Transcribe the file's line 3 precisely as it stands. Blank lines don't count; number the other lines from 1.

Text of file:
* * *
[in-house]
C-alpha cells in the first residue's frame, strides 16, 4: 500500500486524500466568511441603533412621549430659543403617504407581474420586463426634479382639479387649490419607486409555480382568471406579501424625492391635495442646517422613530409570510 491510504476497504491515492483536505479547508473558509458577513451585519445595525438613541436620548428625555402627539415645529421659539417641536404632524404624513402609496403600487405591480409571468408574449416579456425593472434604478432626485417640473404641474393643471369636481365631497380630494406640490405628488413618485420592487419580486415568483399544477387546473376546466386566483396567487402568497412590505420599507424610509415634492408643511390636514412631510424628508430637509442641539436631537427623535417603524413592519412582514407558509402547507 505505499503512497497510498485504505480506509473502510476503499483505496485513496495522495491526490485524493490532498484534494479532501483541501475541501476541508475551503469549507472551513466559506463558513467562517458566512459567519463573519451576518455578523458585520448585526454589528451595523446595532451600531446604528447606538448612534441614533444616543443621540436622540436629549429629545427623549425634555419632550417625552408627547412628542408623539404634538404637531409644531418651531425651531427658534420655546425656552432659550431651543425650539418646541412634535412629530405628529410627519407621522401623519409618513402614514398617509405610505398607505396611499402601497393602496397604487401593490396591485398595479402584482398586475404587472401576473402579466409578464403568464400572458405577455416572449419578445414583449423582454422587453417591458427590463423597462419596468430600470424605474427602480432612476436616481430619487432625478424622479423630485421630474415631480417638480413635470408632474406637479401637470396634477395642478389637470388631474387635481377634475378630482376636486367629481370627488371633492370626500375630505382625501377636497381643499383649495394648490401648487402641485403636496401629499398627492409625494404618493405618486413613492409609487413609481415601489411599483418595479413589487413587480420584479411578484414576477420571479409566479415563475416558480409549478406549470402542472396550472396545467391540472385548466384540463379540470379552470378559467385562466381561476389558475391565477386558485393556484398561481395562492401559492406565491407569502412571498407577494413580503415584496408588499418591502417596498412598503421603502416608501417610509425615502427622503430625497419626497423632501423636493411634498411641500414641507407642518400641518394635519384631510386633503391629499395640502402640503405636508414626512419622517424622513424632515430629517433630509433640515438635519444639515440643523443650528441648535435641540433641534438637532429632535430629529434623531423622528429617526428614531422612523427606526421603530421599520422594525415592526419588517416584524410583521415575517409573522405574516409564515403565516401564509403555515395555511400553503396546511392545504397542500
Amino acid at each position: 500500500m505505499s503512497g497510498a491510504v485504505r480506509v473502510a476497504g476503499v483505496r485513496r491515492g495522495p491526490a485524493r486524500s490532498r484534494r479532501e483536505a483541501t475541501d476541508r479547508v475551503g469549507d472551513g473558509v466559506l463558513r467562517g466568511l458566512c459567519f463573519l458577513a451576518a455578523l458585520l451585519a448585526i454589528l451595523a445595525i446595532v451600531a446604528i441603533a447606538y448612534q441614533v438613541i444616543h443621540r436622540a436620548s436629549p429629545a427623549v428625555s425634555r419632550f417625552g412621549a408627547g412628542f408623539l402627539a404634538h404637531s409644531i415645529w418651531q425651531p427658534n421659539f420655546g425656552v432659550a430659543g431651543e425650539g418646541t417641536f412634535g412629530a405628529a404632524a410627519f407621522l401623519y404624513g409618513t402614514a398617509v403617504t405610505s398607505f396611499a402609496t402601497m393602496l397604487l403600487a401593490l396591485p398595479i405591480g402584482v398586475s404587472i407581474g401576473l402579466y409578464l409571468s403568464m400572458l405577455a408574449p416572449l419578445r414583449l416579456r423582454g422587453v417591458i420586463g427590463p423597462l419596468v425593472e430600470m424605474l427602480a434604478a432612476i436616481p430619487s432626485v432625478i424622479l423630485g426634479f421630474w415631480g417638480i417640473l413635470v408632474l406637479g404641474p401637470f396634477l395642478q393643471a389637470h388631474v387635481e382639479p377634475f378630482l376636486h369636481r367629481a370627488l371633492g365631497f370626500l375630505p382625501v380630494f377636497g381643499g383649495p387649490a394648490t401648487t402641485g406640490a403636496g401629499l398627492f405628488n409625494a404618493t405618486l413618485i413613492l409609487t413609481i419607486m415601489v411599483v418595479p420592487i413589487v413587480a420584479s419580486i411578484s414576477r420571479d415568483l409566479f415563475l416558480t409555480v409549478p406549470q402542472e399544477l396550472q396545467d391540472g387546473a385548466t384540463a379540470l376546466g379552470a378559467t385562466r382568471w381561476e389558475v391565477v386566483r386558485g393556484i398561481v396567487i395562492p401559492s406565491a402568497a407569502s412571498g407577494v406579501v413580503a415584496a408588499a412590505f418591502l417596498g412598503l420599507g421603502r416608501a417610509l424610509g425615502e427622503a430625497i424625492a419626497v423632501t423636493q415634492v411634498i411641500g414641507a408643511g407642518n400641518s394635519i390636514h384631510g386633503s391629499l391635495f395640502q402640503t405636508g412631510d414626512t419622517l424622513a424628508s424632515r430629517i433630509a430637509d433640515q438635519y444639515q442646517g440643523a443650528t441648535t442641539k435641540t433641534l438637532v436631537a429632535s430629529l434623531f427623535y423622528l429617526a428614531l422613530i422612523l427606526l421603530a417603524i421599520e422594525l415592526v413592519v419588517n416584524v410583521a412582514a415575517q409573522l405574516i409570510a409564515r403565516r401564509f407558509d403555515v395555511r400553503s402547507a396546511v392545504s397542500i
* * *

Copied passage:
Amino acid at each position: 500500500m505505499s503512497g497510498a491510504v485504505r480506509v473502510a476497504g476503499v483505496r485513496r491515492g495522495p491526490a485524493r486524500s490532498r484534494r479532501e483536505a483541501t475541501d476541508r479547508v475551503g469549507d472551513g473558509v466559506l463558513r467562517g466568511l458566512c459567519f463573519l458577513a451576518a455578523l458585520l451585519a448585526i454589528l451595523a445595525i446595532v451600531a446604528i441603533a447606538y448612534q441614533v438613541i444616543h443621540r436622540a436620548s436629549p429629545a427623549v428625555s425634555r419632550f417625552g412621549a408627547g412628542f408623539l402627539a404634538h404637531s409644531i415645529w418651531q425651531p427658534n421659539f420655546g425656552v432659550a430659543g431651543e425650539g418646541t417641536f412634535g412629530a405628529a404632524a410627519f407621522l401623519y404624513g409618513t402614514a398617509v403617504t405610505s398607505f396611499a402609496t402601497m393602496l397604487l403600487a401593490l396591485p398595479i405591480g402584482v398586475s404587472i407581474g401576473l402579466y409578464l409571468s403568464m400572458l405577455a408574449p416572449l419578445r414583449l416579456r423582454g422587453v417591458i420586463g427590463p423597462l419596468v425593472e430600470m424605474l427602480a434604478a432612476i436616481p430619487s432626485v432625478i424622479l423630485g426634479f421630474w415631480g417638480i417640473l413635470v408632474l406637479g404641474p401637470f396634477l395642478q393643471a389637470h388631474v387635481e382639479p377634475f378630482l376636486h369636481r367629481a370627488l371633492g365631497f370626500l375630505p382625501v380630494f377636497g381643499g383649495p387649490a394648490t401648487t402641485g406640490a403636496g401629499l398627492f405628488n409625494a404618493t405618486l413618485i413613492l409609487t413609481i419607486m415601489v411599483v418595479p420592487i413589487v413587480a420584479s419580486i411578484s414576477r420571479d415568483l409566479f415563475l416558480t409555480v409549478p406549470q402542472e399544477l396550472q396545467d391540472g387546473a385548466t384540463a379540470l376546466g379552470a378559467t385562466r382568471w381561476e389558475v391565477v386566483r386558485g393556484i398561481v396567487i395562492p401559492s406565491a402568497a407569502s412571498g407577494v406579501v413580503a415584496a408588499a412590505f418591502l417596498g412598503l420599507g421603502r416608501a417610509l424610509g425615502e427622503a430625497i424625492a419626497v423632501t423636493q415634492v411634498i411641500g414641507a408643511g407642518n400641518s394635519i390636514h384631510g386633503s391629499l391635495f395640502q402640503t405636508g412631510d414626512t419622517l424622513a424628508s424632515r430629517i433630509a430637509d433640515q438635519y444639515q442646517g440643523a443650528t441648535t442641539k435641540t433641534l438637532v436631537a429632535s430629529l434623531f427623535y423622528l429617526a428614531l422613530i422612523l427606526l421603530a417603524i421599520e422594525l415592526v413592519v419588517n416584524v410583521a412582514a415575517q409573522l405574516i409570510a409564515r403565516r401564509f407558509d403555515v395555511r400553503s402547507a396546511v392545504s397542500i